[Python-ideas] random.sample should work better with iterators

Steven D'Aprano steve at pearwood.info
Tue Jun 26 21:05:26 EDT 2018

On Tue, Jun 26, 2018 at 05:36:51PM -0700, Abe Dillon wrote:
> The docs on random.sample indicate that it works with iterators:
> > To choose a sample from a range of integers, use a range() 
> > <https://docs.python.org/3/library/stdtypes.html#range> object as an 
> > argument. This is especially fast and space efficient for sampling from a 
> > large population: sample(range(10000000),k=60).

That doesn't mention anything about iterators.

> However, when I try to use iterators other than range, like so:

range is not an iterator.

Thinking it is is a very common error, but it certainly is not. It is a 
lazily-generated *sequence*, not an iterator.

The definition of an iterator is that the object must have an __iter__ 
method returning *itself*, and a __next__ method (the "iterator 

py> obj = range(100)
py> hasattr(obj, '__next__')
py> obj.__iter__() is obj

However, it is a sequence:

py> import collections
py> isinstance(obj, collections.Sequence)

(Aside: I'm surprised there's no inspect.isiterator and .isiterable 

> random.sample(itertools.product(range(height), range(with)), 
> 0.5*height*width)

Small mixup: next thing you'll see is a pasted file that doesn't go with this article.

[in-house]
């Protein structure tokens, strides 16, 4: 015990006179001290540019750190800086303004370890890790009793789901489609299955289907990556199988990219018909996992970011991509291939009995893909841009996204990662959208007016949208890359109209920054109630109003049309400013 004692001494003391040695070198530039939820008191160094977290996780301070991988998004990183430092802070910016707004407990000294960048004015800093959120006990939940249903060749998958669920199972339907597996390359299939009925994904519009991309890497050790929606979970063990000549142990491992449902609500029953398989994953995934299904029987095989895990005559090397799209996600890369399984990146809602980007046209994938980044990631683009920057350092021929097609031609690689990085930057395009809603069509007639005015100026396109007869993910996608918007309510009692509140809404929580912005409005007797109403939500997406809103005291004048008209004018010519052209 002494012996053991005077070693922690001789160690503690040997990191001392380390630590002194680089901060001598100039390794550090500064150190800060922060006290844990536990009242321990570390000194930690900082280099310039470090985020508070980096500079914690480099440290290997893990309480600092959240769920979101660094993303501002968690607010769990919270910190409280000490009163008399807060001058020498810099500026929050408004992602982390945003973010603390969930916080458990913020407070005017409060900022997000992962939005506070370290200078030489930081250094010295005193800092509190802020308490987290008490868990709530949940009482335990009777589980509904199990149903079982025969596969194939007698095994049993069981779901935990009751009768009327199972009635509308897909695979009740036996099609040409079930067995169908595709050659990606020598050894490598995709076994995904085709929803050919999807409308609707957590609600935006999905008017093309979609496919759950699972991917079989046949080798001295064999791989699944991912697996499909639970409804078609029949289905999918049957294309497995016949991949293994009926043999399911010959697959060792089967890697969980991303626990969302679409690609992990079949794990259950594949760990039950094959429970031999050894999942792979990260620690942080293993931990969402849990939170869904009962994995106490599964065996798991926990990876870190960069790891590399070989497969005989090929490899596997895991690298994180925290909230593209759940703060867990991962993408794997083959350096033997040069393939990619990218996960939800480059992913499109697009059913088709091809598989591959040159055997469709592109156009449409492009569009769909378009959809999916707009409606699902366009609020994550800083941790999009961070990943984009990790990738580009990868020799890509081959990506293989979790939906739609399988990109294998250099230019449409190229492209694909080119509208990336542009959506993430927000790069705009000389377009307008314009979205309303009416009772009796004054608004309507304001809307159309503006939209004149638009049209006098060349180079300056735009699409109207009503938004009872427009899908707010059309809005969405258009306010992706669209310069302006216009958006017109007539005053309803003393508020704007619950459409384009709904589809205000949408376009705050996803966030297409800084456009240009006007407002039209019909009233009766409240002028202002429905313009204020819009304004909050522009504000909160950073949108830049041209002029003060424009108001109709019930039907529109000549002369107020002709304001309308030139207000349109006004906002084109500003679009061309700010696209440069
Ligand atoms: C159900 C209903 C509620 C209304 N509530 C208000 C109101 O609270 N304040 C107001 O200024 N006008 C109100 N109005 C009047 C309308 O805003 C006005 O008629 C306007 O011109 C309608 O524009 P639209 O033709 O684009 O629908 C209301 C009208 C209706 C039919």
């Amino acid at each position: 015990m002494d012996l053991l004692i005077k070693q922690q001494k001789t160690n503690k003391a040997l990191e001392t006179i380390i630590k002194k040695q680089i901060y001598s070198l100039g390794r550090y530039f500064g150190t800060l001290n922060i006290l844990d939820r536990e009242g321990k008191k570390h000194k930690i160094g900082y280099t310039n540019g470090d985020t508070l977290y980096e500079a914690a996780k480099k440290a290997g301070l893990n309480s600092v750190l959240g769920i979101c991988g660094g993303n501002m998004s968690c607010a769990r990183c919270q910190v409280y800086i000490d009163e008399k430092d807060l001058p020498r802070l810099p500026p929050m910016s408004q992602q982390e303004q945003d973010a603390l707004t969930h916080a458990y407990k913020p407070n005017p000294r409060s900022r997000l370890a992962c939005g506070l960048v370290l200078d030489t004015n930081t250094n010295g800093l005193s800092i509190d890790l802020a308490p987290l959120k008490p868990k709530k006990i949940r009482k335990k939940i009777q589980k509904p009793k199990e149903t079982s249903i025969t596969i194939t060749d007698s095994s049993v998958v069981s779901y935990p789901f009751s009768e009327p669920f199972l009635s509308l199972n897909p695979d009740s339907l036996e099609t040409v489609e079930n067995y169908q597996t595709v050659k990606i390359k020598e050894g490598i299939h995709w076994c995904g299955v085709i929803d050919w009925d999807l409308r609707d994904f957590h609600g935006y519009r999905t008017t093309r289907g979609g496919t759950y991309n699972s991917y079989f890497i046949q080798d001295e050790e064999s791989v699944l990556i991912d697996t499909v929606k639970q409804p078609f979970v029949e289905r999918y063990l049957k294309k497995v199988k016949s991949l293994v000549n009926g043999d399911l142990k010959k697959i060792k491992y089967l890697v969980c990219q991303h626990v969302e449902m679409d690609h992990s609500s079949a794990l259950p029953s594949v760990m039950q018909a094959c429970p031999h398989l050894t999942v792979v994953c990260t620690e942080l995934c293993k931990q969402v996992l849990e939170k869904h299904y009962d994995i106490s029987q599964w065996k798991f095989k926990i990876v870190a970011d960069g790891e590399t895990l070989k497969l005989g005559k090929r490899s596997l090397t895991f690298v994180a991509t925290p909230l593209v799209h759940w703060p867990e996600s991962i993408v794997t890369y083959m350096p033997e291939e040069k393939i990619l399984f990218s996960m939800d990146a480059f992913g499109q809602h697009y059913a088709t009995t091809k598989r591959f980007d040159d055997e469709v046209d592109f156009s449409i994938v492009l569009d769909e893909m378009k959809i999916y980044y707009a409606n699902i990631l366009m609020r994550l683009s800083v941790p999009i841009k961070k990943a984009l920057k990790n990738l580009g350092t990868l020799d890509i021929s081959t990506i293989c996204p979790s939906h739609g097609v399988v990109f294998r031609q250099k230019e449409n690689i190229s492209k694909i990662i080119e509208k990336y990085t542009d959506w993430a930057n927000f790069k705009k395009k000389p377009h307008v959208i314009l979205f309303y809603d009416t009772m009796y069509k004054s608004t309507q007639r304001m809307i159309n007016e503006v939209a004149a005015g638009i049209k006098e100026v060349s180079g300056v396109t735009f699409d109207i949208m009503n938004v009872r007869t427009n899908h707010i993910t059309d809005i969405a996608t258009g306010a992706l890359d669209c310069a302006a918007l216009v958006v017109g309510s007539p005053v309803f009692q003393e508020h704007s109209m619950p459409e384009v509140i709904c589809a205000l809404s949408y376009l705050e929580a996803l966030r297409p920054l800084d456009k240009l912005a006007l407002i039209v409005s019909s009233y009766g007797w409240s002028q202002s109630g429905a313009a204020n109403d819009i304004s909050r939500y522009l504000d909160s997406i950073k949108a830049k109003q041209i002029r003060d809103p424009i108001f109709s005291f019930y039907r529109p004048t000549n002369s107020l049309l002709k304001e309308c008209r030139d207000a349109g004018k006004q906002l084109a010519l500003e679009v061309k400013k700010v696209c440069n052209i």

> I get:
> TypeError: Population must be a sequence or set. For dicts, use list(d).
> I don't know if Python Ideas is the right channel for this, but this seems 
> overly constrained. The inability to handle dictionaries is especially 
> puzzling.

Puzzling in what way?

If sample() supported dicts, should it return the keys or the values or 
both? Also consider this:


> Randomly sampling from some population is often done because the entire 
> population is impractically large which is also a motivation for using 
> iterators, so it seems natural that one would be able to sample from an 
> iterator. A naive implementation could use a heap queue: 
> import heapq
> import random
> def stream(): 
>     while True: yield random.random()
> def sample(population, size):
>     q = [tuple()]*size
>     for el in zip(stream(), population):
>         if el > q[0]: heapq.heapreplace(q, el)
>     return [el[1] for el in q if el]

Is that an improvement over:

sample(list(itertools.slice(population, size)))

and if so, please explain.

> It would also be helpful to add a ratio version of the function: 
> def sample(population, size=None, *, ratio=None):
>     assert None in (size, ratio), "can't specify both sample size and ratio"
>     if ratio:
>         return [el for el in population if random.random() < ratio]
>     ...

Helpful under what circumstances?

Don't let the source speak for itself. Explain what it means. I 
understand what sample(population, size=100) does. What would 
sample(population, ratio=0.25) do?

(That's not a rhetorical question, I genuinely don't understand the 
semantics of this proposed ratio argument.)


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